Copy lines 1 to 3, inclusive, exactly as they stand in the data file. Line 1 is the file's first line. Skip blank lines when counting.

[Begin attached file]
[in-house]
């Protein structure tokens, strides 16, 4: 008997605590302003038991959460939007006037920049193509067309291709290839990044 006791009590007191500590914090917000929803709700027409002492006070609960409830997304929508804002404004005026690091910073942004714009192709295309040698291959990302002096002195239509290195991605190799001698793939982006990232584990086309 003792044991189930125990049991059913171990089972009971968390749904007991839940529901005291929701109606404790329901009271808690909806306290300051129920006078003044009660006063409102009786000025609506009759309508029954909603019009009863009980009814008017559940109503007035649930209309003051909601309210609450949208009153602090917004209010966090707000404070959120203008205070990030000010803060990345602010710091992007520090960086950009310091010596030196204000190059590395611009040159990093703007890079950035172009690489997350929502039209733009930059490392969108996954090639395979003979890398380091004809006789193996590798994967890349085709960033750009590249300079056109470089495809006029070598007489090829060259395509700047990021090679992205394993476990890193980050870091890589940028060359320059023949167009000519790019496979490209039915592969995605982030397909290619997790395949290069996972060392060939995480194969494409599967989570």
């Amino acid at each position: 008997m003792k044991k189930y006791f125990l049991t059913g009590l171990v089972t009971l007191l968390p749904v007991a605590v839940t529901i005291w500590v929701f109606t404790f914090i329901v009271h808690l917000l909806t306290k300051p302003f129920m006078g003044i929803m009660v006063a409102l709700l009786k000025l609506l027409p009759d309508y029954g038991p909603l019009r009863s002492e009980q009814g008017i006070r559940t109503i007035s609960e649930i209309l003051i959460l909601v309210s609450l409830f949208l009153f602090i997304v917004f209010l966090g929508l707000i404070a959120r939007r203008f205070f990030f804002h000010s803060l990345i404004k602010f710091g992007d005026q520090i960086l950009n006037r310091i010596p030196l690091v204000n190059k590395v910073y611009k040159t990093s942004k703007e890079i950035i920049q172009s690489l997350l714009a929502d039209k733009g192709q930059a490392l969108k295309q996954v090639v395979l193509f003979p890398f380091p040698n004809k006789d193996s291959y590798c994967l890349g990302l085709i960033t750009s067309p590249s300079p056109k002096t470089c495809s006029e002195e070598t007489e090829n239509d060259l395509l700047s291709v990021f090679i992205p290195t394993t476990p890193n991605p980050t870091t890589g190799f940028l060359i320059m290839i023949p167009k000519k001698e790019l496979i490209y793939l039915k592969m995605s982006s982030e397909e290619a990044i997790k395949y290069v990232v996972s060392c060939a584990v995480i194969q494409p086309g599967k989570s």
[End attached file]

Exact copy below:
[in-house]
């Protein structure tokens, strides 16, 4: 008997605590302003038991959460939007006037920049193509067309291709290839990044 006791009590007191500590914090917000929803709700027409002492006070609960409830997304929508804002404004005026690091910073942004714009192709295309040698291959990302002096002195239509290195991605190799001698793939982006990232584990086309 003792044991189930125990049991059913171990089972009971968390749904007991839940529901005291929701109606404790329901009271808690909806306290300051129920006078003044009660006063409102009786000025609506009759309508029954909603019009009863009980009814008017559940109503007035649930209309003051909601309210609450949208009153602090917004209010966090707000404070959120203008205070990030000010803060990345602010710091992007520090960086950009310091010596030196204000190059590395611009040159990093703007890079950035172009690489997350929502039209733009930059490392969108996954090639395979003979890398380091004809006789193996590798994967890349085709960033750009590249300079056109470089495809006029070598007489090829060259395509700047990021090679992205394993476990890193980050870091890589940028060359320059023949167009000519790019496979490209039915592969995605982030397909290619997790395949290069996972060392060939995480194969494409599967989570």
């Amino acid at each position: 008997m003792k044991k189930y006791f125990l049991t059913g009590l171990v089972t009971l007191l968390p749904v007991a605590v839940t529901i005291w500590v929701f109606t404790f914090i329901v009271h808690l917000l909806t306290k300051p302003f129920m006078g003044i929803m009660v006063a409102l709700l009786k000025l609506l027409p009759d309508y029954g038991p909603l019009r009863s002492e009980q009814g008017i006070r559940t109503i007035s609960e649930i209309l003051i959460l909601v309210s609450l409830f949208l009153f602090i997304v917004f209010l966090g929508l707000i404070a959120r939007r203008f205070f990030f804002h000010s803060l990345i404004k602010f710091g992007d005026q520090i960086l950009n006037r310091i010596p030196l690091v204000n190059k590395v910073y611009k040159t990093s942004k703007e890079i950035i920049q172009s690489l997350l714009a929502d039209k733009g192709q930059a490392l969108k295309q996954v090639v395979l193509f003979p890398f380091p040698n004809k006789d193996s291959y590798c994967l890349g990302l085709i960033t750009s067309p590249s300079p056109k002096t470089c495809s006029e002195e070598t007489e090829n239509d060259l395509l700047s291709v990021f090679i992205p290195t394993t476990p890193n991605p980050t870091t890589g190799f940028l060359i320059m290839i023949p167009k000519k001698e790019l496979i490209y793939l039915k592969m995605s982006s982030e397909e290619a990044i997790k395949y290069v990232v996972s060392c060939a584990v995480i194969q494409p086309g599967k989570s």